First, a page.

One of my fondest childhood memories was sitting in front of the TV on Melbourne Cup Day in 1997. I was 7 yrs old and weaselled my way out of school to watch my favourite horse run in The Cup. Now before we start sticking needles into a Louise-esque voodoo doll, please know that I am not ‘for’ horse racing, nor am I trying to glorify the sport. I just want to share a piece of my childhood with anyone who decides to read this. I was 7, so be kind.
Might & Power was a front runner. He erupted from the gates, heading straight to the lead in his races. He hit the front early and that is where he wanted to stay, dictating the speed, not giving up without a fight. He won his races this way (which is not easy to do) and had a pretty good record to boot. Anyway, little 7 yr old me probably related to this on some level. As a kid I was always head strong and stubborn, wanting to do things my way and not budging without good reason. I’d decide on something and that was it. You could give me suggestions, not instructions. Heck, not much has changed. Although I’d like to think I have mellowed somewhat. Here’s to some self-reflection on a weeknight.
So here I am, 7 yr old Louise, sitting on my little fold out foam couch in the middle of the living room floor. You know the one, specifically designed for kids. Floor level, a foam chair that folded out, so you had somewhere for your outstretched legs to rest on. I think they still sell them at Kmart… My father was home from work and my mother too. Ronald, my 4.5 month old baby brother was somewhere, sleeping perhaps or doing some other baby thing. He’s still kicking around today, so someone must have been paying attention to him. You can tell I don’t have kids, right?
Anyway, my father and I were backing Might & Power to win, and my mother was on another horse, Doriemus. My brother had no thoughts on the matter. Well, none that he was willing to share anyway. For any sporting event I always make a point to back the opposing team (or player) to my parents. It is inbuilt into me. They are from NSW and I was born in QLD. You can imagine what it’s like during The Origin. Might & Power was my exception to this unwritten rule. Although, in fairness, I’d like to point out that my dad backed the same horse as me, not the other way around.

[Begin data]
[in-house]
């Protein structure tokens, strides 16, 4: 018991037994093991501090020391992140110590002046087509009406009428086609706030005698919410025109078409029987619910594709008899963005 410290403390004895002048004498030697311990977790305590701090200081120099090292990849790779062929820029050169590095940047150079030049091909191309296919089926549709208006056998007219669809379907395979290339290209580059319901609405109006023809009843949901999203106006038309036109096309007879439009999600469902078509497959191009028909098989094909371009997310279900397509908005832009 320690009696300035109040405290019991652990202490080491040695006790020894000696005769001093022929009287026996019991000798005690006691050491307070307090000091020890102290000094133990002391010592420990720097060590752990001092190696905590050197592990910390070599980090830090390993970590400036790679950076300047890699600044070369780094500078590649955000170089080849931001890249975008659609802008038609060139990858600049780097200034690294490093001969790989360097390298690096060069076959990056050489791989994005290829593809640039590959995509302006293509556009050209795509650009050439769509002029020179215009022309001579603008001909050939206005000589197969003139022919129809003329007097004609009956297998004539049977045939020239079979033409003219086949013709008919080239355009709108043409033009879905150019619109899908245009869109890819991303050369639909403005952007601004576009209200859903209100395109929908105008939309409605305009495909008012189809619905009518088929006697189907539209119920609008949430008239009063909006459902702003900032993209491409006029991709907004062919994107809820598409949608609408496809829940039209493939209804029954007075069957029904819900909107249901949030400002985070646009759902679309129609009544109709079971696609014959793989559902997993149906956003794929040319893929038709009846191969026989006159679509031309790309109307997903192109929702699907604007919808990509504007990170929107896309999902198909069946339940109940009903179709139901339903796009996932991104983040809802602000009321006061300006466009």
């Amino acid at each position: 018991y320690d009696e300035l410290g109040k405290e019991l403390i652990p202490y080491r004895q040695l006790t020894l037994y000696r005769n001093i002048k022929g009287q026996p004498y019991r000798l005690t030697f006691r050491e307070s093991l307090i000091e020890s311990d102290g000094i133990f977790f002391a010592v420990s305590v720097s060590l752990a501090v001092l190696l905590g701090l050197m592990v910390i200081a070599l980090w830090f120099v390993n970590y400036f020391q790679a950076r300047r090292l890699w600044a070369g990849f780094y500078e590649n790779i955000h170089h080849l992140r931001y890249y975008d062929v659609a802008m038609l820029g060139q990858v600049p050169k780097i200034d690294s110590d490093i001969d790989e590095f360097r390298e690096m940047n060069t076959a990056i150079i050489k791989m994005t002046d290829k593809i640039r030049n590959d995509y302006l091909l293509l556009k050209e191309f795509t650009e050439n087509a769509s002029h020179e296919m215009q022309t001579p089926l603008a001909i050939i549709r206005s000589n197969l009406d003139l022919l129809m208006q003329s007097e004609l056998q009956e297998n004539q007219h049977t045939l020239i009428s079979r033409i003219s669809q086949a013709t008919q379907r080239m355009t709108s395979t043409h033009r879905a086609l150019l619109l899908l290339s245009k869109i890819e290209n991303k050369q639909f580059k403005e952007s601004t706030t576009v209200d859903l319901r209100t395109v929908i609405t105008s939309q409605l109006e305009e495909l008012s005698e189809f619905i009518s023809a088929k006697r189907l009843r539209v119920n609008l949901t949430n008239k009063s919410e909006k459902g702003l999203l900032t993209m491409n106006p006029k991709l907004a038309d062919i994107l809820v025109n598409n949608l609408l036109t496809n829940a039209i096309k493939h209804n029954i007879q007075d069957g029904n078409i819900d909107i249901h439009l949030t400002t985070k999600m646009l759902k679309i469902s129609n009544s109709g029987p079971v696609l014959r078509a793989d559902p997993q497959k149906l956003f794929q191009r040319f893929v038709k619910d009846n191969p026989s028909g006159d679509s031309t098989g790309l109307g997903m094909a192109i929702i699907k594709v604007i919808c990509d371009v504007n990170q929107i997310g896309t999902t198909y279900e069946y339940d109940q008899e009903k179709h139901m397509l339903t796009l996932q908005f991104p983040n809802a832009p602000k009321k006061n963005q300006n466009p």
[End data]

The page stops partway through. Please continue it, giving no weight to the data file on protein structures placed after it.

So, we’re all in the living room and BANG the gates open. Might & Power surges to the front and settles in the lead. Doriemus ends up towards the back of the field. They passed the post for the first time and the three of us are glued (silent) to the screen. No-one makes a noise, we’re all too busy listening to the race caller. They run up the back straight whilst we all shuffle a little bit closer to the edge of our seats. We’ve been completely silent (even the baby, although honestly, I don’t remember where he was). Silent up until they swing around the final bend and head into the straight. With 400m left to run dad breaks the silence and starts cheering. At the 300m mark, Might & Power is still in front, a weakening Linesman in second, but here comes Doriemus putting in a big run. Mum sees the chestnut finishing strong on the outside and she starts cheering. I’m still silent, but both my parents are being very loud. Things are getting intense. I’m on the edge of my fold out foam, silently willing my horse to stay strong and stay in front. It gets to the 100m mark and Doriemus is coming hard. I can’t take it anymore; I add my own cheering to the mix. So here we are, my mother, father and myself, all screaming at the TV at 3pm on a Tuesday. Doriemus hits the line and it’s a photo finish. No one knows who has won, but the jockey on Doriemus stands in his stirrups, waving his whip in the air. He thinks he has it and my mum starts her victory lap (the epitome of humble). Dad and I are in disbelief, we refuse to acknowledge mum’s yahoo’ing and await the photo. The picture is up, and BOOM Might & Power has held on by a nose. As you can imagine, the living room erupts. Dad in joy, mum in disgust and 7 yr old me in pure delight. There’s laughter and taunting. I’m jumping around expelling all my pent-up energy that built during the race. My baby brother is still somewhere…